An energy investor can gain great insights by taking a deeper look into where a company's future growth will originate. In the case of oil and gas exploration company Magnum Hunter Resources (NASDAQOTH: MHRCQ ) we can find a hint about where that growth potential might result from in its recent second-quarter-operations update. Let's break down that report and take a closer look at each of the company's growth prospects.
The Marcellus Shale is key to Magnum Hunter's ability to live up to its potential. In the first quarter that potential was held back slightly by production shut-ins due to lack of infrastructure. Those issues came to an end when MarkWest's (UNKNOWN: MWE.DL ) Mobley processing plant fully came on line last month.
This plant enabled Magnum Hunter and its joint-venture partner, Stone Energy (NYSE: SGY ) , to have natural gas processed, letting the pair capture liquids uplift. Because liquids are more profitable than dry gas, this will really help to boost margins. Infrastructure issues have had a major effect on oil and gas companies as the shale boom has grown, which is a reminder how critically important companies like MarkWest are for the industry. The following slide really puts that into perspective:
One other area investors need to keep an eye on this year is Magnum Hunter's position in the Utica. The company just completed its first well and plans to fracture stimulate it later this month. We should know more about the well's potential by late September. The Utica could provide a major new source of liquids-rich reserves and production for the company and create tremendous value for investors.
The other major focus area for the company is the Bakken of North Dakota. In the second quarter, it was able to bring 19 gross wells on line while working on another 23 gross wells. Here again, something to keep an eye on is that its production has been hindered by lack of infrastructure. This time ONEOK Partners (NYSE: OKS ) provided a critical solution, as the company has been constructing a gas-gathering project. The project started to move natural gas volumes last month and over the next year it will eventually tie in more than 300 wells.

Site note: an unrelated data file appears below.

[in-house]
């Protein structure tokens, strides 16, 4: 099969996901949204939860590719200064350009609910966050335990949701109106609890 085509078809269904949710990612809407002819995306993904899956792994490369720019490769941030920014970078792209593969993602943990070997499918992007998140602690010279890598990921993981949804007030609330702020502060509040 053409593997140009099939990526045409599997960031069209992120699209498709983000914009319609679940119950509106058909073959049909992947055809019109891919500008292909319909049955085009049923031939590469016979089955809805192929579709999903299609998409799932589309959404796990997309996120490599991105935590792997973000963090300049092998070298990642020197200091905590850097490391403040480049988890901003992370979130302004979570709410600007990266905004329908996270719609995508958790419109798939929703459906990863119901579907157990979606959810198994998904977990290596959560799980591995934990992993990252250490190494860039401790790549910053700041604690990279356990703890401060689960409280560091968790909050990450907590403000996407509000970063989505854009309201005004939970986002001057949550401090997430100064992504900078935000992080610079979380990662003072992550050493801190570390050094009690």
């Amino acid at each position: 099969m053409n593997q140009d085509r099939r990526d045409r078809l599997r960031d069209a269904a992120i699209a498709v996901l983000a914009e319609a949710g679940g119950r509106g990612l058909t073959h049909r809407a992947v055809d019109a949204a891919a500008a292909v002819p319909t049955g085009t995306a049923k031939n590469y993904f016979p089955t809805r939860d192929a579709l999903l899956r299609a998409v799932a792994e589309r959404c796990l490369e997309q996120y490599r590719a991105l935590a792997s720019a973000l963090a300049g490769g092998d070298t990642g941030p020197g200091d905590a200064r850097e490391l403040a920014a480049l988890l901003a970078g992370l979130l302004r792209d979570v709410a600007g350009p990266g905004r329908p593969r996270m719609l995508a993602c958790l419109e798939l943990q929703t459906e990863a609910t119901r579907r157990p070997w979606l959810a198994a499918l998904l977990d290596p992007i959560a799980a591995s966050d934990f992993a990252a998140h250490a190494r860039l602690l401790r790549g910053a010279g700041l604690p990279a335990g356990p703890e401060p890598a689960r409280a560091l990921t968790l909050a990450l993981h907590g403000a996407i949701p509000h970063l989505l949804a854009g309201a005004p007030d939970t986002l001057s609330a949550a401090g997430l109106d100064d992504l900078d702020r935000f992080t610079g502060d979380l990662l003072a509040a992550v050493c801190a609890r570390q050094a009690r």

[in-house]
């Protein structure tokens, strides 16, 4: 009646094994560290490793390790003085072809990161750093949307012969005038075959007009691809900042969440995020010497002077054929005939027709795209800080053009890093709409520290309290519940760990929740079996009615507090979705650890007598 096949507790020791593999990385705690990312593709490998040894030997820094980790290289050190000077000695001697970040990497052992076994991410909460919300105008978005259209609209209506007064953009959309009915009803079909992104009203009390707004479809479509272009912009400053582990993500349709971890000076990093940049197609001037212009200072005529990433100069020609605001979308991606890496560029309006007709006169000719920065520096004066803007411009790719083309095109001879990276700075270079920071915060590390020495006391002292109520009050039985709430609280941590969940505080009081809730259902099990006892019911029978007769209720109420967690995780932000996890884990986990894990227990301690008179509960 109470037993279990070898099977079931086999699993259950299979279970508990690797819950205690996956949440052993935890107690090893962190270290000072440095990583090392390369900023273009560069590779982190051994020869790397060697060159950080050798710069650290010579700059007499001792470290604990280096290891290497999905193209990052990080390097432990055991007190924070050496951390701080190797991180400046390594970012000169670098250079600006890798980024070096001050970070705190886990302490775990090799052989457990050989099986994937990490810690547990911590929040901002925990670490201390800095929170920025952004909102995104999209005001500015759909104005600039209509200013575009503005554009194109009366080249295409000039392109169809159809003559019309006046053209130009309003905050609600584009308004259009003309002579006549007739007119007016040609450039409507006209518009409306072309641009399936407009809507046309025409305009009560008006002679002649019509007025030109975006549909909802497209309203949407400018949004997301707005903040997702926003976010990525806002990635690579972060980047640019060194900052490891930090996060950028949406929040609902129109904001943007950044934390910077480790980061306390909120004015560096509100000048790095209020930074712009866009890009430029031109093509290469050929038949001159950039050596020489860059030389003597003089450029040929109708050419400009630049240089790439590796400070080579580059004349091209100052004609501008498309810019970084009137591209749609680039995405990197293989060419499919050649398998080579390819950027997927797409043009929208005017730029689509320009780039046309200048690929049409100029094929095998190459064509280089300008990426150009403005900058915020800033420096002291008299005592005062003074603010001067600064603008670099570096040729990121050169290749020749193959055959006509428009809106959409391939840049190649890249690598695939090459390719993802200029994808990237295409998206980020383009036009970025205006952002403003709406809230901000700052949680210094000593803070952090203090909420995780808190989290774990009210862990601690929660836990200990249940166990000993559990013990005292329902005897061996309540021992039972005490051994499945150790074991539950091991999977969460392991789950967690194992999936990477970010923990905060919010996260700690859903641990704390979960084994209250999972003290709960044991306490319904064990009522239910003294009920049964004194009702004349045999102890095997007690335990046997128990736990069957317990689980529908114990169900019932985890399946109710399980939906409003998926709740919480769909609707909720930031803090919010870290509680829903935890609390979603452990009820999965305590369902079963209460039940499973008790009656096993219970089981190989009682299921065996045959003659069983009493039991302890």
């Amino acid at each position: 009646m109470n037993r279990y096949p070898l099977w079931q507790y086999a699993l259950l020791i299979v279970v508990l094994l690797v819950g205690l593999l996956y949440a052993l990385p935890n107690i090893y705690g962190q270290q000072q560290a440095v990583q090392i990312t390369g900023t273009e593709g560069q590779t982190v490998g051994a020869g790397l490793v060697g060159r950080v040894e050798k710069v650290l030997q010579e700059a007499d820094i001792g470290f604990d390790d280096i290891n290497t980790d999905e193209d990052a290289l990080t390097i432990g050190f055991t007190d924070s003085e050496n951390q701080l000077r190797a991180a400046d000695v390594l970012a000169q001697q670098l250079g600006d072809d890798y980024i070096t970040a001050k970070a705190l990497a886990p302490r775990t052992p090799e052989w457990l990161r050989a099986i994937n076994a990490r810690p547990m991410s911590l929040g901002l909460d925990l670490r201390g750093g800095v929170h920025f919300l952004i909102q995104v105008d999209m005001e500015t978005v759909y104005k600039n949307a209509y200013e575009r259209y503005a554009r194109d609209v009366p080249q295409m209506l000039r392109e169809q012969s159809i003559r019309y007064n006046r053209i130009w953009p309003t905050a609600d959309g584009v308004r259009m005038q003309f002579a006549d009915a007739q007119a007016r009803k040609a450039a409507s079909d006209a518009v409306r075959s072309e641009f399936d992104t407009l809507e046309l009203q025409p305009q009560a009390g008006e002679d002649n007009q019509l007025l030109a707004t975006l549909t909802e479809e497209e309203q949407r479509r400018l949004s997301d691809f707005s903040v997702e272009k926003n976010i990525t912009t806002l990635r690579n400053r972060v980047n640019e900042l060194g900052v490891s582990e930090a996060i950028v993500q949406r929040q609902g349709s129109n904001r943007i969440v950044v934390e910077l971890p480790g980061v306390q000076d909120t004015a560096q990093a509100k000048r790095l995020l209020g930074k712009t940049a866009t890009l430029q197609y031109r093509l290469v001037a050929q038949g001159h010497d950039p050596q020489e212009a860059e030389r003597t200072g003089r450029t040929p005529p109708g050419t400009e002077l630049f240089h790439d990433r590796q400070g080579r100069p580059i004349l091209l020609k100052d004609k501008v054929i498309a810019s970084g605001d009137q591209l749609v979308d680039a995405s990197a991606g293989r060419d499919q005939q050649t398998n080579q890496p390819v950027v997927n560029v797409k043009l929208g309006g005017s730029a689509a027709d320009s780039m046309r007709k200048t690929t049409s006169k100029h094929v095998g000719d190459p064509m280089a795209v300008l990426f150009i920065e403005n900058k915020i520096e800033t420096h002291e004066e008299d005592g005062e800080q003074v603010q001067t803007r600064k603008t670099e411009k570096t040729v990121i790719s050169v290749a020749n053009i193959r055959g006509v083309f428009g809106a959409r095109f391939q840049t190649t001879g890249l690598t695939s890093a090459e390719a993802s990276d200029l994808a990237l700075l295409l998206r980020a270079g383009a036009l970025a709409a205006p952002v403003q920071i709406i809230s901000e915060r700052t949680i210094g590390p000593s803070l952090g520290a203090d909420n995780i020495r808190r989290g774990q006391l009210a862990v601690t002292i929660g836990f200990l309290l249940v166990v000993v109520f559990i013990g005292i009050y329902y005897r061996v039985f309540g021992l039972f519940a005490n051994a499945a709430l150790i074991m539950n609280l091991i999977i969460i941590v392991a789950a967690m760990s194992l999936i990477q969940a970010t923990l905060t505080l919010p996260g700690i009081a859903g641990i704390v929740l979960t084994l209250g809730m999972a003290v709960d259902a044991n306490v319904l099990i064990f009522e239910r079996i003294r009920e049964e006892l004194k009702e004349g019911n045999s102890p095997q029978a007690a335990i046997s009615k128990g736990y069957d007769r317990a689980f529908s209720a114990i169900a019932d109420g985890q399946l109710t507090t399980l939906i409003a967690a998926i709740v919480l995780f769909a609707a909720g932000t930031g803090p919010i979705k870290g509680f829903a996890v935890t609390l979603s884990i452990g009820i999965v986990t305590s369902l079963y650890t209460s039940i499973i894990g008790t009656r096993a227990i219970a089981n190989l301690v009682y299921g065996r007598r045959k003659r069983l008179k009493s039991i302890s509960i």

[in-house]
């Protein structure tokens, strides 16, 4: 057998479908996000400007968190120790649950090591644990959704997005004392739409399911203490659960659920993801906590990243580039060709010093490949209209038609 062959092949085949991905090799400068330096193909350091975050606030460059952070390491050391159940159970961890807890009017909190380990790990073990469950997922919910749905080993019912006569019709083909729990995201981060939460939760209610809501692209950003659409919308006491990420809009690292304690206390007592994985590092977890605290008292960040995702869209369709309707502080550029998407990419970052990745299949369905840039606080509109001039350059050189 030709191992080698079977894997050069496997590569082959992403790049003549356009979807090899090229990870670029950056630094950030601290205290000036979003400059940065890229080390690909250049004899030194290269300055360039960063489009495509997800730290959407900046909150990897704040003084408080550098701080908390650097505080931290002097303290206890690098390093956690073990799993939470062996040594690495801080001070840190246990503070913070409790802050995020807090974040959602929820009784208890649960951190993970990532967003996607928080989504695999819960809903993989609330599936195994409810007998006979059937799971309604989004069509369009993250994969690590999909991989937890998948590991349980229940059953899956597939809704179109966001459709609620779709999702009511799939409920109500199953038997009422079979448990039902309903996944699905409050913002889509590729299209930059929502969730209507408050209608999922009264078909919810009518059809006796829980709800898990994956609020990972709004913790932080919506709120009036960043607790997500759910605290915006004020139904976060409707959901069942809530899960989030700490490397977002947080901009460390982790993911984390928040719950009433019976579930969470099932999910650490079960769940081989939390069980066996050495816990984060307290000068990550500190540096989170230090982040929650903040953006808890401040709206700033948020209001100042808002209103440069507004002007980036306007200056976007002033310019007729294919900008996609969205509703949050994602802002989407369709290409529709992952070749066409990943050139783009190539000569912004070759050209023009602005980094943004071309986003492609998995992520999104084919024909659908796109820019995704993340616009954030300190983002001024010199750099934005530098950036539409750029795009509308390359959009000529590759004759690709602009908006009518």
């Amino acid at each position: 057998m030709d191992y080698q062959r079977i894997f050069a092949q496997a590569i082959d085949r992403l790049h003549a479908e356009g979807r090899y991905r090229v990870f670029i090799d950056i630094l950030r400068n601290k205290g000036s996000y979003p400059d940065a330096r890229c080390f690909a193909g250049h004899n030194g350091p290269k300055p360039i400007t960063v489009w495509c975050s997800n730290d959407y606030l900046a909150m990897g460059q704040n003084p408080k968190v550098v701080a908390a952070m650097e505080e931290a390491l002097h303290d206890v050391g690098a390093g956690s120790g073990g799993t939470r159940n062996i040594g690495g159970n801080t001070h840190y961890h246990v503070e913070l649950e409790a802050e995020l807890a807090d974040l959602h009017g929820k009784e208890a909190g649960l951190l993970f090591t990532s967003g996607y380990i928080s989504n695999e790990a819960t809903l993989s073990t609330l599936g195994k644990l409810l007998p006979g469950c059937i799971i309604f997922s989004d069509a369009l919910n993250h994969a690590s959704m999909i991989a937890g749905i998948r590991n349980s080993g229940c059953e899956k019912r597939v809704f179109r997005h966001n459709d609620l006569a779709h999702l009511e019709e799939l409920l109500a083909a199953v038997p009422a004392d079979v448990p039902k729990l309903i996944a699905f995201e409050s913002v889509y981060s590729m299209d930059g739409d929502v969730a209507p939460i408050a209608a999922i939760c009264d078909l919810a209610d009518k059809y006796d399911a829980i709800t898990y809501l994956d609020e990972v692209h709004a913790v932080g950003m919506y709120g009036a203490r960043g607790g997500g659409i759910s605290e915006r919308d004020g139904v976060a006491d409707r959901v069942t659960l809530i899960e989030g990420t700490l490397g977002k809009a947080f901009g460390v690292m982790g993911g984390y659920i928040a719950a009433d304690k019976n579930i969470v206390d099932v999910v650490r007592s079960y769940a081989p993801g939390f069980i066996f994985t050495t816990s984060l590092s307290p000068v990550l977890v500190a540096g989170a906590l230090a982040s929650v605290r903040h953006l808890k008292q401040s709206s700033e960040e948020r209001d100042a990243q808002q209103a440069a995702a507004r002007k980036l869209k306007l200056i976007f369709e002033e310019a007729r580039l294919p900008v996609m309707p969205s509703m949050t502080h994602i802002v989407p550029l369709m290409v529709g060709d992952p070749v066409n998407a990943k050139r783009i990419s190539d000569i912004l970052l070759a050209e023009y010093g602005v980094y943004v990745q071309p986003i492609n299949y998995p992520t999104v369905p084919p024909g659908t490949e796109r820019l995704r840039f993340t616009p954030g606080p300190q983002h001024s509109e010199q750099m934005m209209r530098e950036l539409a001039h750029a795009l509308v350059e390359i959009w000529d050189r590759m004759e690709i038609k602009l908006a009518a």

While capturing these natural gas volumes will help pad Magnum Hunter's bottom line, the real story with the Bakken is, of course, oil. While none of its recent wells have been true gushers, it did have one well with an initial production rate of over 1,000 barrels of oil equivalent per day. Overall the company is planning to spend about $150 million in capital on the play this year, and continued strong results will really help that capital to go farther.
The final area to watch is the company's remaining acreage in Texas in what's known as the Pearsall Shale. Magnum Hunter owns about 7,000 net acres in the Pearsall, which is about half a mile below the Eagle Ford Shale. The Pearsall has different composition than the Eagle Ford; it's composed more of silica and limestone. Further, Magnum Hunter's position is in the wet gas and rich condensate part of the play, as opposed to the more oil-rich position in its recently sold Eagle Ford acres.
Magnum Hunter, along with partner Marathon Oil (NYSE: MRO ) , completed one well in the quarter. Initial results were decent, with initial production coming in at 584 barrels of oil equivalent per day. The bottom line here is that the play shows promise for both companies, meaning that it could provide some nice future upside to investors.
Final Foolish thoughts
Magnum Hunter has a lot of potential, but it still lacks certainty. It is positive that the future is starting to come into focus, especially as it continues to develop both the Marcellus and the Bakken. Full production of those two plays can finally be unleashed because they'll no longer be held back by infrastructure issues. This leaves investors with additional upside potential from both the Utica and the Pearsall. When put all together, the future looks promising, but the company still has a long road ahead of it.
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